Rossetto’s confidence is infectious. “With the help of Mr. Rossetto’s contacts and experience, I followed a step-by-step program that made it possible for me to have the house of my dreams,” wrote Rouleen Williams of Salisbury, N.H., in a letter to Rossetto. “I did not know that was possible. But with the encouragement of Mr. Rossetto, it became a reality.”
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I've known Al for five or six years and he is a man of his word. Your home will perform as he suggests and what is there to say.
Its all true
Being one of the people who hired Al as a consultant I can honestly say everything he says is true. There is a lot of work involved both physically and managerially but the knowledge gained, the pride and sense of accomplishment is very rewarding and worth every ounce of effort. Not to mention the savings in fossil fuel usage and reduction of carbon footprint. We absolutely have no regrets whatsoever. Al is very helpful and a natural born teacher. If you are interested in doing something like this give Al a call and talk to him. He is a special person who likes to share his knowledge and help people achieve thier own dreams. In a world of too many "just leave it to me's" he is a refreshing rarity. Thanks to GBA.com for putting this out there and spreading the good word.
Big Al Rossetto
I learned alot from Al working on one of his projects here in Ct. it is I hope the way of the future in home building.
How to save the world, one building at a time
There are few people in this country who possess the knowledge and the passion that Mr. Rossetto brings to every project. He integrates energy efficiency, technical superiority and good ol' common sense into both commercial and residential structures. Frame "stick building", the norm in this country, is a centuries old bad habit that I am convinced, via the tutelage of Mr. Rossetto, should be immediately replaced by the techniques and materials he employs. The substantial environmental benefits and low operating cost of his energy star methodology pale, however, in comparison to the decreased exposure to molds and stale air that modern frame buildings often engender. If you are building from the ground up, this is the only way to go - both economically and morally. When I build anew in the not too distant future, I will gladly give him carte blanche in all system decisions and structural composition. He deserves a Nobel Prize in environmental health!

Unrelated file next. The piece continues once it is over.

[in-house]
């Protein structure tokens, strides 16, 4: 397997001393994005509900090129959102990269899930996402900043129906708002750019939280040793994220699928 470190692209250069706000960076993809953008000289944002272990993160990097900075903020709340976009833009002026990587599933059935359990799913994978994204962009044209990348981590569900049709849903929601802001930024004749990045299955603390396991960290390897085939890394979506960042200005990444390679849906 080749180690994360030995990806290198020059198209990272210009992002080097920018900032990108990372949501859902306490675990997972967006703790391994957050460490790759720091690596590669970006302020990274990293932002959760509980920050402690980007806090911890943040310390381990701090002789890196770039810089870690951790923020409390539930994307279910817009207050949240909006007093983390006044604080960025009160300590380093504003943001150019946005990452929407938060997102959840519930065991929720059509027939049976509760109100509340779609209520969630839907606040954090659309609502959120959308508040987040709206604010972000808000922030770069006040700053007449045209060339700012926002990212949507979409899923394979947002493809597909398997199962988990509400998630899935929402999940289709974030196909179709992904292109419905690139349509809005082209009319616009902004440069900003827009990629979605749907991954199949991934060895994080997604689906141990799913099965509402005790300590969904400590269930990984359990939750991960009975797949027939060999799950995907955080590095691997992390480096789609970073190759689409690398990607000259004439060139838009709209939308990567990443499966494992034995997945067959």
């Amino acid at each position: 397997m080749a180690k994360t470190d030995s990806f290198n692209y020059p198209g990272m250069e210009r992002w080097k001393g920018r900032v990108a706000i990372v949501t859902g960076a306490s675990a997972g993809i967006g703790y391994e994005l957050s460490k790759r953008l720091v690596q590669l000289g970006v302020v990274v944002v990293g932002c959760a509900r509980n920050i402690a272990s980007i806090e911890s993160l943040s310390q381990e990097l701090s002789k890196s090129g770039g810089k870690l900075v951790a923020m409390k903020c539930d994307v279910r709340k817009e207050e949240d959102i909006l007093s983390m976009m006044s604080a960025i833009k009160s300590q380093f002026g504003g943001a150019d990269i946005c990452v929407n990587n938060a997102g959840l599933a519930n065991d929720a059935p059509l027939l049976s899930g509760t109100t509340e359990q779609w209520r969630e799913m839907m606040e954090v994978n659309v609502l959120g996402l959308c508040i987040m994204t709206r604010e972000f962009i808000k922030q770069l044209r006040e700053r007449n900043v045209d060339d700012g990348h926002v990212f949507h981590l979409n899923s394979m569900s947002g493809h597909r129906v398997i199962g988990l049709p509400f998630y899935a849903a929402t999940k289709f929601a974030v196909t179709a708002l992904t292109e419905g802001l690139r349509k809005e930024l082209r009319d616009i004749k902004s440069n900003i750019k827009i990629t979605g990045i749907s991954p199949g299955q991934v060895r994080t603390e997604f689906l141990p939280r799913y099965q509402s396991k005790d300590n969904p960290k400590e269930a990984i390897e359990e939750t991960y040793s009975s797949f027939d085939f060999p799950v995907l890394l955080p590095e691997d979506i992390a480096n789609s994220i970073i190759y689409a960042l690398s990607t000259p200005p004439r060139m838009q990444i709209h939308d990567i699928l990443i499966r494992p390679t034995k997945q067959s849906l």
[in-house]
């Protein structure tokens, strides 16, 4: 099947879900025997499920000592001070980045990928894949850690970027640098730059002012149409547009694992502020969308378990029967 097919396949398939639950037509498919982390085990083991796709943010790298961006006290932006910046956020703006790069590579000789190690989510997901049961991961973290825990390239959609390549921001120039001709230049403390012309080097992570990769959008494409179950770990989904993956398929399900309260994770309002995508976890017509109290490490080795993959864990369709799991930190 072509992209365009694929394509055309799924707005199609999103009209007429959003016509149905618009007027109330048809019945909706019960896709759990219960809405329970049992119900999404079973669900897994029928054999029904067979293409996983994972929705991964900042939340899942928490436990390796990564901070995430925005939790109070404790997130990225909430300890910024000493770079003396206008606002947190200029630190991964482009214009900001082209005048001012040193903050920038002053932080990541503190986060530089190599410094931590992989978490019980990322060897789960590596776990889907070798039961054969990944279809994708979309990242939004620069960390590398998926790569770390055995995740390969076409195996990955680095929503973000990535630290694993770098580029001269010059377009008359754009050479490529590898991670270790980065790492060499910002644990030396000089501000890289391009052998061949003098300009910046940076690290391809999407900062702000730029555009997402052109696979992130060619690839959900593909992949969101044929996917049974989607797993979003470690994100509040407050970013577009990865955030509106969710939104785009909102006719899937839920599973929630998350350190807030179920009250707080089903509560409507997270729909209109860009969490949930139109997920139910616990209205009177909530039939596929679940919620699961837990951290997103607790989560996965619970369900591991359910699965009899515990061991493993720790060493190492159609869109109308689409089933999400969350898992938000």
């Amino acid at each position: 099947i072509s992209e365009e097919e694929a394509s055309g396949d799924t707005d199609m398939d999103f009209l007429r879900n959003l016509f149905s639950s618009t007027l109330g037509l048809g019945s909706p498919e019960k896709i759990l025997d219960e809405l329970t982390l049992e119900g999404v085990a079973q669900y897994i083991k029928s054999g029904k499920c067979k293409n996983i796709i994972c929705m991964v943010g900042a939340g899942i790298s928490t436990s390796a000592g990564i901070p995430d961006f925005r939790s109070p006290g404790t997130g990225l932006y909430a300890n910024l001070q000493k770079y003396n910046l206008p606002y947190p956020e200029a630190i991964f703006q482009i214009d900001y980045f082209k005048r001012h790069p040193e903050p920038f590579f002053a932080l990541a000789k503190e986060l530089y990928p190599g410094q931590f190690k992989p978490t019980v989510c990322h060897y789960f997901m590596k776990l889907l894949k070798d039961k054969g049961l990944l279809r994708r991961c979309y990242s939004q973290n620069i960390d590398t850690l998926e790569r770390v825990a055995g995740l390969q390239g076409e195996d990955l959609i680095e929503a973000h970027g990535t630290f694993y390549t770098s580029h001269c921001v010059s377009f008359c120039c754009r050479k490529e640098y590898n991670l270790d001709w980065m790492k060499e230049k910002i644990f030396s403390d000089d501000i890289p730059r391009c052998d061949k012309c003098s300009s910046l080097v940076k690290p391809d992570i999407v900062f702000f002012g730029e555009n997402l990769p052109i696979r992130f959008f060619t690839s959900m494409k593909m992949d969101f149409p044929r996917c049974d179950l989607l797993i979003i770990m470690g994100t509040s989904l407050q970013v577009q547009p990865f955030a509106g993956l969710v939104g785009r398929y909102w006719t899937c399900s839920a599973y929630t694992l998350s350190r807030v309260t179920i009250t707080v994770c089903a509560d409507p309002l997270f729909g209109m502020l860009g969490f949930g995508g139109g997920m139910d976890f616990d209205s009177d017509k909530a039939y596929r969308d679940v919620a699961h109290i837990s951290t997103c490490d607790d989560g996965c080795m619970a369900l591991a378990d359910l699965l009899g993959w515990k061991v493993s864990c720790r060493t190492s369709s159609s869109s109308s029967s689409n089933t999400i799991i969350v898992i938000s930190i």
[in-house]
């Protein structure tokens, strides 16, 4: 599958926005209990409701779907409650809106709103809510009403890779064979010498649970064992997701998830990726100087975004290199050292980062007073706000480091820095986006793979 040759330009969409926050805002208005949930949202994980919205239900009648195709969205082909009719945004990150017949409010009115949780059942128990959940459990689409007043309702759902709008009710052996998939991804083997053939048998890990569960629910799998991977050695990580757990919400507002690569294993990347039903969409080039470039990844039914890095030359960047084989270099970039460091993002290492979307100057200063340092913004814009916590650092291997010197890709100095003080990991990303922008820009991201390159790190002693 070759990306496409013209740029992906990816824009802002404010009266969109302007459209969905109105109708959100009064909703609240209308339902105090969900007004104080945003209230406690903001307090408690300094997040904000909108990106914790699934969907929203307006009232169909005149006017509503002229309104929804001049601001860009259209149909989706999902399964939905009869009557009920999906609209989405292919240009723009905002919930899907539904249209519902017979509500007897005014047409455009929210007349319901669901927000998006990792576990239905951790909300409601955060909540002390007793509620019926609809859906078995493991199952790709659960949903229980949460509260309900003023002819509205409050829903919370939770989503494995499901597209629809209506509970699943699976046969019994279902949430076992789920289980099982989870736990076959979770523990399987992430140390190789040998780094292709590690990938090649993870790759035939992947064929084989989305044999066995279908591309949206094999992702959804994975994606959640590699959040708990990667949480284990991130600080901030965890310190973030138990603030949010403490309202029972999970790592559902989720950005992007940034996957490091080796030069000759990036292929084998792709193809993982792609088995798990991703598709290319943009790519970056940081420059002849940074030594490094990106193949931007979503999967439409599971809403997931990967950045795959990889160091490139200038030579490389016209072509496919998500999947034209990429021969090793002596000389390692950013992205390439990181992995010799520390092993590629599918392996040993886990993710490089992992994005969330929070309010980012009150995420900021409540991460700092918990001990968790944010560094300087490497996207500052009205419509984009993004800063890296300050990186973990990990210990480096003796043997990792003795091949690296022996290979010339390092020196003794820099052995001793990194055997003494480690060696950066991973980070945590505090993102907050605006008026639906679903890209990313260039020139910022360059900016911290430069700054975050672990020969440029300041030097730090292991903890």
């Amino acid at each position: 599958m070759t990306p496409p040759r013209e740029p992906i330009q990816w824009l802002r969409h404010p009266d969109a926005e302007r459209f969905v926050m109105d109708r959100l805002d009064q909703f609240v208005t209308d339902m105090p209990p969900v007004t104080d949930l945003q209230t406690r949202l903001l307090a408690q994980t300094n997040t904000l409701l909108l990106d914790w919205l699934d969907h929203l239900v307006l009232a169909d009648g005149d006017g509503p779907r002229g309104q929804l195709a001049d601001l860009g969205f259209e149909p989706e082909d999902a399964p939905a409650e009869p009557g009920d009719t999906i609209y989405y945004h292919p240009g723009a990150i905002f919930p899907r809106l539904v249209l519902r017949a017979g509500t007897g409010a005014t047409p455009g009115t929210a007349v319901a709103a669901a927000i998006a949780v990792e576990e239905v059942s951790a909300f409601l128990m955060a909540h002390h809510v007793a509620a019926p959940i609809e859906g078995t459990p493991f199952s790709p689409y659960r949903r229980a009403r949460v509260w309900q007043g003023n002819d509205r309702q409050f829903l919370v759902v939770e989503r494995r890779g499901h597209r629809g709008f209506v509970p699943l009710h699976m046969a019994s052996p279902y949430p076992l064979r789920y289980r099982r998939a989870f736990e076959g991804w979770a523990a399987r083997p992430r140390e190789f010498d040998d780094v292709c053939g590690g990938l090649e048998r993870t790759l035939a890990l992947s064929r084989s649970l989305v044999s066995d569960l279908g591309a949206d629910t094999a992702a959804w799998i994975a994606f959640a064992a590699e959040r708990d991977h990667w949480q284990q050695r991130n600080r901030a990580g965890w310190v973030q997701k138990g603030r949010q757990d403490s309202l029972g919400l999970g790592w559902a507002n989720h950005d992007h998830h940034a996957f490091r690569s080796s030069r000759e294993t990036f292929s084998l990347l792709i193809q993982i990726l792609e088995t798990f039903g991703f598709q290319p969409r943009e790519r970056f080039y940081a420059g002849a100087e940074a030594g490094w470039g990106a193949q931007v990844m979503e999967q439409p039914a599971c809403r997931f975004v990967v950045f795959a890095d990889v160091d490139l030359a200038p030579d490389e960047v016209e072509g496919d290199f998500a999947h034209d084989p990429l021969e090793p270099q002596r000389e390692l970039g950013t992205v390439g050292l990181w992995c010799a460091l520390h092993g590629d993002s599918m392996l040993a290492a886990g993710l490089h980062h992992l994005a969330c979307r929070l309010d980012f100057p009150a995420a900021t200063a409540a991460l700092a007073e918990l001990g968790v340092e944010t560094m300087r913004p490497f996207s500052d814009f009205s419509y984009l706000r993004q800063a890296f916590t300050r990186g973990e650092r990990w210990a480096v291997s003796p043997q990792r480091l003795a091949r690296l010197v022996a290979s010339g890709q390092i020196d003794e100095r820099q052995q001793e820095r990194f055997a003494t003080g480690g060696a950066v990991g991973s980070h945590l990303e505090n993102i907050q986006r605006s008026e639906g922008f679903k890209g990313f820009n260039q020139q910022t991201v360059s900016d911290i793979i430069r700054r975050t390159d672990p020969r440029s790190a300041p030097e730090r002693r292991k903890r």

Does FPSF foundation cost more or less?
Mr. Rossetto is doing a great thing.
I thought FPSF costs less than Basement of crawl space due to saving on digging & backfilling. But this article seems to indicate it may actually cost more. Can someone help to clarify? Thank you.
Al keeps a close watch on the plumbers
I was just looking at this picture of Al supervising the plumbers "keeping them honest" and wondering if that is indeed the "King of Beers" in the foreground "keeping them company" as well?
Nobel? I don't think so.
There's no doubt that Al knows how to build a tight and efficient house, but he no more deserves a Nobel for environmental health than Obama deserved one for peace while waging five wars.
For instance, by connecting the inner and outer footing drains with the overly-expensive and unnecessary Form-a-Drain and daylighting the drains, he's effectively short-circuited the radon vent. The function of the passive radon stack (as he correctly points out) is to create negative pressure under the slab. But with the interior drain (radon vent) connected to the daylighted exterior drain, the radon stack will only draw outside air from the outlet pipe and not protect the occupants from carcinogenic soil gas.
I'm familiar with Al's Waitsfield VT Energy Star home, the one featured in Fine Homebuilding in the Feb/Mar 2004 issue. I wrote the following letter to FHB in response:
June 29, 2006
To the Editor,
At the conclusion of a week-long Sun-Tempered Super-Insulated Home class I taught at Yestermorrow Design/Build School in Warren, Vermont, I took my students on a tour of the Mad River Valley, including visits to two super-insulated homes in the area.
One of them was featured in FHB March 2004 in an article by the builder, Al Rossetto, who moved out of Vermont because – as he told me on the phone – there is no market for his homes here. This is in spite of his having received the highest Energy Star rating at the time.